Mobile Gaming & MFS Providers Join Forces

Though mobile gaming has been around for years, it has recently experienced a spike in popularity with the rise of more sophisticated, app-based smartphones. As gamers flock to mobile, mobile financial services (MFS) providers are increasingly seeking ways to break into this growing space, though they have faced challenges in developing seamless, secure transactions for mobile games.

The rise of mobile gaming is a global trend – though the growth is most perceptible in developed economies. In the five leading European markets, a third of mobile users play games on their mobile phones,[1] and mobile gamers in the U.S. are expected to reach over 140 million by 2014.[2] In South Korea, a loosening of telecom regulations and an increase in smartphone ownership has created a “rich environment for the growth of mobile gaming,” and gaming is expected to grow there at a double-digit rate into 2017.[3] Countries such as China, Nigeria and Brazil have also experienced a rapid increase in gaming via mobile devices.

*What Makes MFS For Gaming Unique? *

M-payments are essential to the monetization of mobile games, facilitating paid downloads, in-app purchases of virtual goods and other gaming revenue sources. To capitalize on these transactions, gaming companies and MFS providers are increasingly joining forces to achieve a shared goal: seamless, secure m-gaming purchases. According to David Ashman, Director of Industry Affairs at the Association for Interactive Media & Entertainment (AIME), in a recent interview, “Gaming companies know how to create a great user experience, but have limited knowledge of monetization options.”

Designing effective systems for in-game purchases can be challenging, requiring providers to take into consideration a unique set of issues not relevant in m-payments for physical goods or at brick-and-mortar stores. While many MFS platforms cater to adult consumers, transactions in the gaming space must be accessible to a broad range of users, including those that may not have credit cards, such as teenagers. “If credit cards are your only payment method, you are cutting off a key demographic – the younger audience,” said Ashman.

While appealing to younger gamers is important to game providers’ bottom line, MFS providers and gaming companies must tread carefully to avoid misuse. A lawsuit filed against Apple in 2011 highlights the risk of in-game mobile purchases that are accessible to children. The suit was filed by a group of parents, who claimed their children were able to repeatedly purchase virtual goods in mobile games, unknowingly racking up enormous bills.[4] Though Apple has since put in place protections to address this problem, the case highlights the considerations involved in designing m-payment systems for mobile games, particularly those that target youth.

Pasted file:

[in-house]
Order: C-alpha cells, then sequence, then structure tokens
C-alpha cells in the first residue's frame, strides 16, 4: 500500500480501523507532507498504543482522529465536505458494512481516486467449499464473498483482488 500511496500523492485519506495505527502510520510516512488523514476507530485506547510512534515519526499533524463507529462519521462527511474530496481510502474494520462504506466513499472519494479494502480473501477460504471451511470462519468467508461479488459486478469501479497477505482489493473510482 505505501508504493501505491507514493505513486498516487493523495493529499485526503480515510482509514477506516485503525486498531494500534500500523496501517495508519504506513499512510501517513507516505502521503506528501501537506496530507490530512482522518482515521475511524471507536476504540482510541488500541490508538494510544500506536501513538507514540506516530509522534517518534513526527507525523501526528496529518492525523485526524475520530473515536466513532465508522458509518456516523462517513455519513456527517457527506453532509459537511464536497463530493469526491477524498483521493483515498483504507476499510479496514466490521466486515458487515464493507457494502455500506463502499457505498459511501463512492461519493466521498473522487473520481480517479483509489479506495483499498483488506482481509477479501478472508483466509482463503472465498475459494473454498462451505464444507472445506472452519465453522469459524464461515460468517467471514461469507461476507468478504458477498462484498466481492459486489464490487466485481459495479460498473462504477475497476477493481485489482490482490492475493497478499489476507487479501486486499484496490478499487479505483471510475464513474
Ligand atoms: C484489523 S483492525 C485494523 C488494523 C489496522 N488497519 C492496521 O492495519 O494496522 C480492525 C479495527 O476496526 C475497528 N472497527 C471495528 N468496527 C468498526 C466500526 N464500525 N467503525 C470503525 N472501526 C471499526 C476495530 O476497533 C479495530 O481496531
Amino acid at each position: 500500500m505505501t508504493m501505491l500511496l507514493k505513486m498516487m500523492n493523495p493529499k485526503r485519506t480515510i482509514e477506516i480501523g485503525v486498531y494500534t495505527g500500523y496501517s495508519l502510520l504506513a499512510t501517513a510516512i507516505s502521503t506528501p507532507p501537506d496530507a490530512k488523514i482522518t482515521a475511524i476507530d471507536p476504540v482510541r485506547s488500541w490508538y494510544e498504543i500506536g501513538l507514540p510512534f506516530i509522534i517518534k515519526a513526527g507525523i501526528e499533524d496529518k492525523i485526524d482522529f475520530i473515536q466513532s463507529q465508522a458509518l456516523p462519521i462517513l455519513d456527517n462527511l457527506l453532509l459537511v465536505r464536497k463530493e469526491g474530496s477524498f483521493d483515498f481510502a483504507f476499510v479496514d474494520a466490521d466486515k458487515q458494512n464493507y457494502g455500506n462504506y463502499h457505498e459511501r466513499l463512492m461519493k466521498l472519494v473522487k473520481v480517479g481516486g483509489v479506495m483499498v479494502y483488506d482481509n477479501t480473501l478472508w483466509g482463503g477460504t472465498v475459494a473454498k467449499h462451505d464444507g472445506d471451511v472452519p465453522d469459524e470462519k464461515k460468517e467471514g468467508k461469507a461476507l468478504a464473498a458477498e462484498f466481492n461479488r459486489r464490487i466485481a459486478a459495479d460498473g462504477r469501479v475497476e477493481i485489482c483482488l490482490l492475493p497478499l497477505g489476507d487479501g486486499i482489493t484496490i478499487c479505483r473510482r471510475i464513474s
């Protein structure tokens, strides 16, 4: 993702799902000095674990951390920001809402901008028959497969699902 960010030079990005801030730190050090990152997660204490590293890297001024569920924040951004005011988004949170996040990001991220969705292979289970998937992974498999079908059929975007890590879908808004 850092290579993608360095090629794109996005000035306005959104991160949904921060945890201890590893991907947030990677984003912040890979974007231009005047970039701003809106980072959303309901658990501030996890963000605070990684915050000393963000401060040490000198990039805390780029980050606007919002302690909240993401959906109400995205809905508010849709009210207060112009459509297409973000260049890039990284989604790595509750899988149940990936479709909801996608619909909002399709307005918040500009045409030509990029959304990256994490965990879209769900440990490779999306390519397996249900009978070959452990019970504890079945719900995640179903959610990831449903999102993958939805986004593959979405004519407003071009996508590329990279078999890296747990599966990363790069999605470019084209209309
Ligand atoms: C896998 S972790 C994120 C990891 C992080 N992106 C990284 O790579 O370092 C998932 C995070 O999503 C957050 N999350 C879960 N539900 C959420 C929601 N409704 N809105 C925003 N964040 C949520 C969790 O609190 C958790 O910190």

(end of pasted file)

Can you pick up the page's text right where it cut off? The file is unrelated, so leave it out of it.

Beyond reaching unique demographics, MFS for gaming must be particularly rapid, offering a seamless experience that does not interrupt the flow of the game. Processes requiring too many keystrokes may cause user drop-offs – shrinking already narrow revenue streams. This is particularly true in the context of mobile gambling, which thrives on impulsive purchases and thus requires a frictionless transaction process (see next article for more on m-gambling).

Tailoring M-Payments To The Gaming Ecosystem

A range of mobile micro-payment offerings have emerged with the aim of ensuring seamless, but secure, in-app purchases. Leading the way in the UK is the mobile operator-backed Payforit system, which was originally launched in 2006 to facilitate secure online micro-payments using only a mobile phone (with no need for a credit card or bank account). The recently launched Version 4 enables secure in-app purchases, and offers “single-click” purchases once user information has been entered at least once.[5]

Fifteen payment providers have been designated as accredited Payforit payment intermediaries in the UK, including companies such as Boku, Bango and Zong (PayPal). Many of these companies also operate globally; Zong, for instance, operates in over 40 countries, in partnership with over 240 mobile operators.[6] To pay for virtual goods via Zong, users simply enter their phone number, and enter the secure code that they are sent via text message. The purchase is then charged to their monthly mobile bill or prepaid mobile account. This two-step verification process, along with partnerships with Verisign, McAfee and TRUSTe, ensures secure transactions and quick detection of fraud.[7]

As gamers increasingly migrate to mobile devices, from smartphones to tablets to advanced feature phones, MFS will need to adapt to these new contexts. The discussion on how best to accomplish this is quickly rising to the top of the virtual gaming agenda, with one panel at this week’s ICE Totally Gaming 2013 conference centering on the importance of speedy, yet secure, m-payments.[8] As mobile gaming continues to gain pace, this issue is likely to move to the forefront of the MFS industry.

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